During Prohibition, Schaefer survived by brewing “near beer,” manufacturing dyes, and artificial ice at the Brooklyn plant. But once Prohibition ended in 1933, Schaefer hit New York City with a marketing blitz built around the motto, “Our hand has never lost its skill.” By 1938, Schaefer was one of the few breweries to produce over one million barrels of beer each year. By 1944 (a few years after its 100th anniversary), Schaefer was producing over two million.

By 1971, Schaefer had constructed an ultra-modern plant in Allentown, Penn. It was only a few years later that the company decided to shutter its Brooklyn plant as well as two other plants that were full of outdated machinery and were expensive to operate.

The breweries of Brooklyn were all shutting down by the 1970s. The last two to leave were Rheingold and finally Schaefer, who turned out the lights in 1976.

The building that housed Schaefer’s Brooklyn plant still exists. Here it is pictured in the 1970s from the book Breweries of Brooklyn by Will Anderson (photo by Karen Umminger), next to a photograph of the face of the building as it exists today.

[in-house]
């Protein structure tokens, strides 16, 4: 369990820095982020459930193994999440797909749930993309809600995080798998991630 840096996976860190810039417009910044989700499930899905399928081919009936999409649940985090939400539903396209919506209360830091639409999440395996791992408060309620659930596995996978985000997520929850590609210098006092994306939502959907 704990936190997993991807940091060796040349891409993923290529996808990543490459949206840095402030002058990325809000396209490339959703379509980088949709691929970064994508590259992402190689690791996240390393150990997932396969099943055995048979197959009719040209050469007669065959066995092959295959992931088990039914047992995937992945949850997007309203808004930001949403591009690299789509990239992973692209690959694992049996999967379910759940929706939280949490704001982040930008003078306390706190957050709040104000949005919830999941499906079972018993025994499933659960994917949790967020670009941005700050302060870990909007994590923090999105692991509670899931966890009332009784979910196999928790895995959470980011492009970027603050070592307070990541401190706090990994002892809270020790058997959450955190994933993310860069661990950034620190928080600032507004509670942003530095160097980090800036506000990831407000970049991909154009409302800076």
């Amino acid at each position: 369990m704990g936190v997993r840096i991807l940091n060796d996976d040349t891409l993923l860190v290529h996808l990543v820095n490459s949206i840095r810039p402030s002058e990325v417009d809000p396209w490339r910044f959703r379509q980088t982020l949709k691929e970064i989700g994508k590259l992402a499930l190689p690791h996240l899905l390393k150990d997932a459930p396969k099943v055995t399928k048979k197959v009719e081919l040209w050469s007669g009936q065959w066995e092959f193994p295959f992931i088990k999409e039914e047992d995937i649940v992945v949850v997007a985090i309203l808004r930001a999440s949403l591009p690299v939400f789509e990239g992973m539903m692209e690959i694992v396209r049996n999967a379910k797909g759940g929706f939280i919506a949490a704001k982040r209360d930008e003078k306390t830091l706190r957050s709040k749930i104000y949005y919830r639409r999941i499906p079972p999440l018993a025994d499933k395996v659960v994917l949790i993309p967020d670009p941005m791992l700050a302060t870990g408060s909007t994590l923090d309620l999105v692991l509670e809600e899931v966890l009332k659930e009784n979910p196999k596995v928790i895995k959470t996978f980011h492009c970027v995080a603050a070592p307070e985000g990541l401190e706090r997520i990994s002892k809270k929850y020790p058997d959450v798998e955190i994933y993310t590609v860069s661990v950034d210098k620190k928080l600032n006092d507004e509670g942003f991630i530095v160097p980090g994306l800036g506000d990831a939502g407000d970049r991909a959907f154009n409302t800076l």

Schaefer of the ’70s and today.

The lettering for the original F&M Schaefer brewery has been covered up by the new signage. Also lost is the logo featuring a barrel and a banner that reads “fine beers.”

There is a developer who has been working to convert the building into eighteen and twenty-four-story residential towers. The project has been stalled, but don’t count it out yet.

Some sign of the building’s former beer glory still exists.

Filed under: beer history, , , , , , , ,